Florida was active in healthcare legislation in recent legislative sessions. Most notably, in 2019, the legislature repealed certificate of need (CON) requirements (HB 21), the state’s longstanding approval system for expanding healthcare facilities. The legislature attempted unsuccessfully to repeal the program during the 2017 session (HB 7). The CON program will remain in effect for specialty hospitals for another two years and will not be eliminated for nursing homes, hospices and intermediate care facilities for the developmentally disabled.
In other healthcare market legislation, Florida enacted SB 322 to require insurers to cover consumers with pre-existing conditions in the event the Affordable Care Act is repealed. The bill also expands short-term and association health plans. Additionally, the legislature passed HB 23, which encourages insurers to use telehealth, and HB 1113, which authorizes individual and group health insurers and health maintenance organizations to offer shared savings incentive programs.
On the pharmaceutical front, the state enacted HB 19 in 2019 to allow drug importation from Canada in an effort to reduce prescription drug prices. In 2018, the legislature passed HB 351, which requires pharmacists to inform customers of certain generically equivalent drug products and whether cost-sharing obligations to such customers exceed retail price of prescription. The Florida legislature was also active in pushing for prescription cost transparency legislation in 2017.
In past legislative sessions, Florida passed legislation promoting healthcare transparency and protecting patients from surprise out-of-network bills. Another key Florida effort in healthcare transparency is the FloridaHealthFinder.gov website, which allows consumers to view performance and outcome data, including average costs, for healthcare facilities in the state. Florida is also active in promoting the use of electronic Health Information Exchanges to streamline provider access to patient information and consequently lower costs and improve quality of care.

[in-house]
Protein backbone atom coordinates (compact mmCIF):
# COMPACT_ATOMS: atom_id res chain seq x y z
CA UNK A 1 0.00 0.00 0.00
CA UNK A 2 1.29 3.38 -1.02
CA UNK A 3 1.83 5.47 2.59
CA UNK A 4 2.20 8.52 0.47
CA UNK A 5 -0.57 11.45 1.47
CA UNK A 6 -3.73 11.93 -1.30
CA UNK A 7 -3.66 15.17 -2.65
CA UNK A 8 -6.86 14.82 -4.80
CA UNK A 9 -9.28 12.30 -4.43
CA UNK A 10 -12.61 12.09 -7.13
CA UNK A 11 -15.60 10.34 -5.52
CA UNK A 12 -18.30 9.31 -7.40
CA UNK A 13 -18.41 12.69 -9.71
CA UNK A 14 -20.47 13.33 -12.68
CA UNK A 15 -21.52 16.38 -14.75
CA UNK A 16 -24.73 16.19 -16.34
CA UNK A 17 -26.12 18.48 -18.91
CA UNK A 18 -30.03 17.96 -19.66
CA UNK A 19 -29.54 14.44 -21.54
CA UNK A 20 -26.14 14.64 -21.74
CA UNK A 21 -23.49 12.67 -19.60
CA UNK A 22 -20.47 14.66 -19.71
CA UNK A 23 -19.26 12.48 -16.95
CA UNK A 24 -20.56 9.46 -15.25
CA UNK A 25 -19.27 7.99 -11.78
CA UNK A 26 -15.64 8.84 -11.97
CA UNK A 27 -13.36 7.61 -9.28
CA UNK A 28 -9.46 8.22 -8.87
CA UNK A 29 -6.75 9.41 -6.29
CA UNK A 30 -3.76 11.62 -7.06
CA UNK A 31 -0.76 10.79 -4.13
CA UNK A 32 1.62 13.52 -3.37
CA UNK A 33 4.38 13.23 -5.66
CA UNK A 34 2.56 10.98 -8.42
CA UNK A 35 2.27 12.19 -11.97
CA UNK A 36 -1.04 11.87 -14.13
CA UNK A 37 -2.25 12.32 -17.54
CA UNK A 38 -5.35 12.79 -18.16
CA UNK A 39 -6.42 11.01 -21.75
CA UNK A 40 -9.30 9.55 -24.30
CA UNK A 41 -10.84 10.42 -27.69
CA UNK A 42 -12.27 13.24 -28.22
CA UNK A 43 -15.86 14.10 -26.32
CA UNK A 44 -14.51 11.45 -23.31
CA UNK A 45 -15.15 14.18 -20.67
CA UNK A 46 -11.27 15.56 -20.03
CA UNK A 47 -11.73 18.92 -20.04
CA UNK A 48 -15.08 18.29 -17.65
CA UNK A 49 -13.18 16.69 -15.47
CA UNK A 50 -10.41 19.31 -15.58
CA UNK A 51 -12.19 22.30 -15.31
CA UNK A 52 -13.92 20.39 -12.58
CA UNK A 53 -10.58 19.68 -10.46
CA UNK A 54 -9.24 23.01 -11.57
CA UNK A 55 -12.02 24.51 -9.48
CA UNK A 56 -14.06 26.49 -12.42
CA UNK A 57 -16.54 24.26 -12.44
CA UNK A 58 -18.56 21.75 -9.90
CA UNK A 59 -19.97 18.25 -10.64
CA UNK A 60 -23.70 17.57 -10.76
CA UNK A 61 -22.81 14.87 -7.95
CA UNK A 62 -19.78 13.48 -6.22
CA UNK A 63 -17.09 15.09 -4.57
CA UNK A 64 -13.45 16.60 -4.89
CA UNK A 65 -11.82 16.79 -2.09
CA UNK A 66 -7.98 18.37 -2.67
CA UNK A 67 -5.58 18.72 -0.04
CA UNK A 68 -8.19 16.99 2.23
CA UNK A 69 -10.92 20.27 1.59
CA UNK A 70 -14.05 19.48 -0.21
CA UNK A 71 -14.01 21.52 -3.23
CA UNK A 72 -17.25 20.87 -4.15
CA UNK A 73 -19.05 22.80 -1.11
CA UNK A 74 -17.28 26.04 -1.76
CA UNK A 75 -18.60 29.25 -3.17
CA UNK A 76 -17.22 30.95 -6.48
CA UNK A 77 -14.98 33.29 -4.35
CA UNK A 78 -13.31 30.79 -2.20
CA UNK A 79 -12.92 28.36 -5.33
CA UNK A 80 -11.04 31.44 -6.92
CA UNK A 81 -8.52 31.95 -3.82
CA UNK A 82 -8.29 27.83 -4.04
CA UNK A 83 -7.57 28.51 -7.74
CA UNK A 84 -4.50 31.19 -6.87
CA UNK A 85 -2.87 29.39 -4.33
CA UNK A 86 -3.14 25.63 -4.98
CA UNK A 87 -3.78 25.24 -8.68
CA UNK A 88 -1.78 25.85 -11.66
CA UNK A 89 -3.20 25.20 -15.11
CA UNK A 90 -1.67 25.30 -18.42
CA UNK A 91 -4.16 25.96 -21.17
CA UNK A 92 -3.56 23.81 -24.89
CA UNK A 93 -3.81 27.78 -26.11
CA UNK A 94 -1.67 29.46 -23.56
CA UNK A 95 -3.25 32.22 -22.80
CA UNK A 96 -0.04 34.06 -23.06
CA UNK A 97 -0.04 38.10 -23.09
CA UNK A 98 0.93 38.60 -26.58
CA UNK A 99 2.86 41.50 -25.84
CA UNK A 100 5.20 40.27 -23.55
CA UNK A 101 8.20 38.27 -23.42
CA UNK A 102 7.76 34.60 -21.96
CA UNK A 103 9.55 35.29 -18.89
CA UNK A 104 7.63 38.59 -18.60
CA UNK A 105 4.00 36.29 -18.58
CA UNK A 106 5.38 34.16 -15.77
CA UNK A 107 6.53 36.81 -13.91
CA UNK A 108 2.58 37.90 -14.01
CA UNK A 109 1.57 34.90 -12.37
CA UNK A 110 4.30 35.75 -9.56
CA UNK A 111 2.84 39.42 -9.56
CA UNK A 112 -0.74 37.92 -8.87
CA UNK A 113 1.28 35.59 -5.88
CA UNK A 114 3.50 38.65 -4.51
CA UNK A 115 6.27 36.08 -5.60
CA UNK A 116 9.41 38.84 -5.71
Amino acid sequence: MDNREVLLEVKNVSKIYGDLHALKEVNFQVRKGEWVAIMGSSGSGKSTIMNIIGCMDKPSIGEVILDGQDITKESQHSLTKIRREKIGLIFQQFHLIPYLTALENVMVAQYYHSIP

2020 Legislative Session: 1/14/2020 - 3/13/2020 (2020 term). *Current session bill updates are ongoing. Check back weekly for updates.
FY 2019-2020 BUDGETFlorida’s fiscal year begins on July 1 and ends on June 30th of the following year. To view Florida’s FY 2019-2020 Budget Act as signed by the Governor, click here.
REGULATION & ENFORCEMENT
- The portal for accessing administrative enforcement orders from the Agency for Health Care Administration is here.
- On August 18, 2014, two Florida women, represented by the law firm of Cohen Milstein Sellers & Toll filed a class action law suit against JFK Medical Center and its owner, HCA Holdings, which owns 80 hospitals across the state, for grossly and unreasonably overcharging for medical services. Under a previous policy that HCA abandoned this year, uninsured patients were also charged a special trauma fee that could add $30,000 or more to their bills irrespective of the service rendered.